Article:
While professional guides are regarded as experts who don’t make common mistakes like getting off route or getting lost, sometimes things don’t go exactly as planned. Personally, I’ve found that making errors is human—but getting away with these mistakes is where the art of guiding really lies. I’ve been known to take “short-cuts” and climb “bonus” pitches, but I’ve rarely have had to admit I was actually off-route or lost. Not that I’m afraid to admit mistakes, but I enjoy the challenge of trying to get away with climbing a “variation.” Hey, if I’m lost and nobody knows, am I even lost?
A few years back I found myself in Italy attempting a climb called the Gran Paradiso. For the two-day climb, I would be working alongside a friend and colleague, and our small group of clients would be divided between us. Day one was an easy day involving a simple hike to a hut. We enjoyed the typical Italian hospitality and food and were soon in bed resting for our climb early the following morning. On day two, we woke to cloudy skies and stormy weather, but our team was capable, so we set out with hopes of getting to the top.
To understand this story, here are some key claims about the summit of the Gran Paradiso: First, it’s the highest peak solely within Italy—it doesn’t act as a border with a neighboring country the way Mont Blanc does, for example. Second, the summit sports a five-foot-high statue of the Virgin Mary. However, unbeknownst to most, this second claim is false. While almost all climbers (and guides alike) finish their climb at the Virgin Mary, the true summit lies about 50 meters to the north. Truthfully, because there is no statue, the actual summit is less spectacular—and being only a couple meters higher, it goes largely ignored.
Like the peak, the other guide I was working with is also known for a few things. He is a very disciplined hard worker, he’s seemingly unphased by bad weather, and he almost always carries a giant SLR camera around his neck to capture photos of his guests. Over breakfast, he offered to take the slower guest, which left me with two very fit young climbers. Given the poor weather, I didn’t object. Theoretically, that meant I would be up and down faster, stay warmer, and be back in the hut to enjoy a tasty Italian lunch sooner!
We set out from the hut with stormy skies, but my clients moved well and we made quick progress. Soon we’d passed all the other groups attempting to summit. But as we moved higher up the peak, the weather worsened and we were alone. There was only a dusting of new snow, but accompanied by the winds, it made finding the old tracks difficult high up on the glacier. As we approached the summit, we were bunded up with all of our layers and used ski goggles to protect our eyes from the wind. The visibility was almost non-existent, and I heard one of the guests say they couldn’t believe how I could find my way. The truth was, I was having some doubts as to where I was, but didn’t want to stop to fire up the GPS and waste time in the wind. I figured I was getting close to the top, but also felt I had drifted a bit too far to the west. Soon, the terrain steepened and we were climbing some steeper ground through rock and snow bands. At this point, I realized my mistake, but kept my thoughts to myself. Soon we were on top. But “Where’s Mary?” my clients asked. “She must be buried in the snow,” I replied. With the strong winds and lack of visibility, nobody seemed to care about the statue and we barley took a break before we started going down.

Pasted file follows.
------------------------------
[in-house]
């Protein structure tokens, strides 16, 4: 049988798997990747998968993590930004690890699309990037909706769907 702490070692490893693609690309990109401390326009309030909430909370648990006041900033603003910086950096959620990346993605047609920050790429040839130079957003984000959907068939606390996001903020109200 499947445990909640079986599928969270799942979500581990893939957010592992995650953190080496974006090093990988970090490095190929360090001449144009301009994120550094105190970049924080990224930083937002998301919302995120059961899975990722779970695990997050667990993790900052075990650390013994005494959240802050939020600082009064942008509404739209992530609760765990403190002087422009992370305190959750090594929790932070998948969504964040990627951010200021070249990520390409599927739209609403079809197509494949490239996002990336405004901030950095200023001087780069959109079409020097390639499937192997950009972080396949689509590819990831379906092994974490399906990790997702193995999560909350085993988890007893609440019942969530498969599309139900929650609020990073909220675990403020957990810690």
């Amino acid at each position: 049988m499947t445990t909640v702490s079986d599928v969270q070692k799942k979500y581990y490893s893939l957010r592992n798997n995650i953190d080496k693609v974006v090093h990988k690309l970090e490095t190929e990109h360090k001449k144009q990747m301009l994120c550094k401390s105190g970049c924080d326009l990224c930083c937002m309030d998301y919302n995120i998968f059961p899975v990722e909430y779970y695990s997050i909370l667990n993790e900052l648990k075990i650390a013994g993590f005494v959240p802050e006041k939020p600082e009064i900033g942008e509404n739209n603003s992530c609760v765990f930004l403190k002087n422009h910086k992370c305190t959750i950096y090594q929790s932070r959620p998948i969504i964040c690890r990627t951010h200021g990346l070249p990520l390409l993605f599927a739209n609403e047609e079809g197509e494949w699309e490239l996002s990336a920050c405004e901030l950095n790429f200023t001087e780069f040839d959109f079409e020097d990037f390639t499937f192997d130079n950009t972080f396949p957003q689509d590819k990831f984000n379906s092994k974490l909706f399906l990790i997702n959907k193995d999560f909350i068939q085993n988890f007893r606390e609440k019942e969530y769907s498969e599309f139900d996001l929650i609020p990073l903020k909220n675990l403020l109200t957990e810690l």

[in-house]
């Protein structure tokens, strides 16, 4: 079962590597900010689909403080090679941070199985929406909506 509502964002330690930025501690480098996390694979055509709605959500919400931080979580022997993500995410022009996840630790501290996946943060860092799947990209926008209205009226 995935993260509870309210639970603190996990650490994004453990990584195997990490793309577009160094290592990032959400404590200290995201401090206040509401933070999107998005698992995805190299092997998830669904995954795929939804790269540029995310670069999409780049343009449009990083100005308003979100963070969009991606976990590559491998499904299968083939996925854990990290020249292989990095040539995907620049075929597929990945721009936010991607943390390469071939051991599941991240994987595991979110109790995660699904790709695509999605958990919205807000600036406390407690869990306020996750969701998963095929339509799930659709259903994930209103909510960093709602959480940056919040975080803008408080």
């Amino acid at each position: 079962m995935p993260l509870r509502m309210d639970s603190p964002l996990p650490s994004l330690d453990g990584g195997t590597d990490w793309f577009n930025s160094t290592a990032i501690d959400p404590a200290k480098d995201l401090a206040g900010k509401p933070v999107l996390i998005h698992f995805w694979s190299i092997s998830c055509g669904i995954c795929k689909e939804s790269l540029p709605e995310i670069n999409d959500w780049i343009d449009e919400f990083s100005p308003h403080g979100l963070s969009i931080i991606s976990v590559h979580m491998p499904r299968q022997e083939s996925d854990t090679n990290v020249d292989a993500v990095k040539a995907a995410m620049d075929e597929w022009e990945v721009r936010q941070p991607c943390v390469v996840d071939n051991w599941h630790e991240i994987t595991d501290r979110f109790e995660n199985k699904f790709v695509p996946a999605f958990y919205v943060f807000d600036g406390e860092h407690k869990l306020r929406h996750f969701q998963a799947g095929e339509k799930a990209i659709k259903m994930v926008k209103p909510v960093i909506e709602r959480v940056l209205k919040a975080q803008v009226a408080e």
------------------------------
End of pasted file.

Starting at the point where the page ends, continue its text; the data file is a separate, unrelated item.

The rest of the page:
As we descended, the winds abated and we crossed paths with the rest of our team. I recognized the other guide plodding along with his giant camera around his neck, and it seemed as if the weather was letting up for their summit. We continued quickly down to the hut with thoughts of warm pasta and Italian coffee. Back in the hut, out of the weather, everyone was happy with their day. The stormy weather seemed to make the summit that much more gratifying, and the “buried” statue was never brought up. I may have blushed a little when they told me how impressed they were that I could find the way in such conditions, but I kept cool.
After a couple of hours, the other guide arrived. As the clients exchanged stories, one of my guests mentioned how it was “too bad about the statue, being buried and all.” Uh-oh, I thought. I’m not getting away with this! The other guide and client exchanged curious looks and then the giant camera came out. “Buried?” he exclaimed, pulling the camera from his neck and showing the photos he’d snapped from the summit: all of them hugging the statue of Mary. Now all eyes on me!
I’ve been told that if you work as a river guide, telling tall tales is somewhat expected. It becomes a challenge to see how outrageous of a story you can get away with. But if a client calls you out, you have to jump in the water. Well, in this particular instance there was no water to jump in. I did explain my route-finding error and showed the guests where on the photos we had stood—on the “true“ summit. But, at this point, anything coming out of my mouth was deemed suspicious. At the end of the day, while a photo with the frozen Madonna would have been a nice souvenir, nobody really cared what summit we stood on. The stormy weather and wind provided enough excitement and plenty of memories for the team. We shared many laughs during our two days’ climb—and this only made for more. And while I’ve climbed this peak on many occasions, this is the only time I can still vividly remember the feeling of arriving at the summit—because that’s when it hit me I was on the wrong one!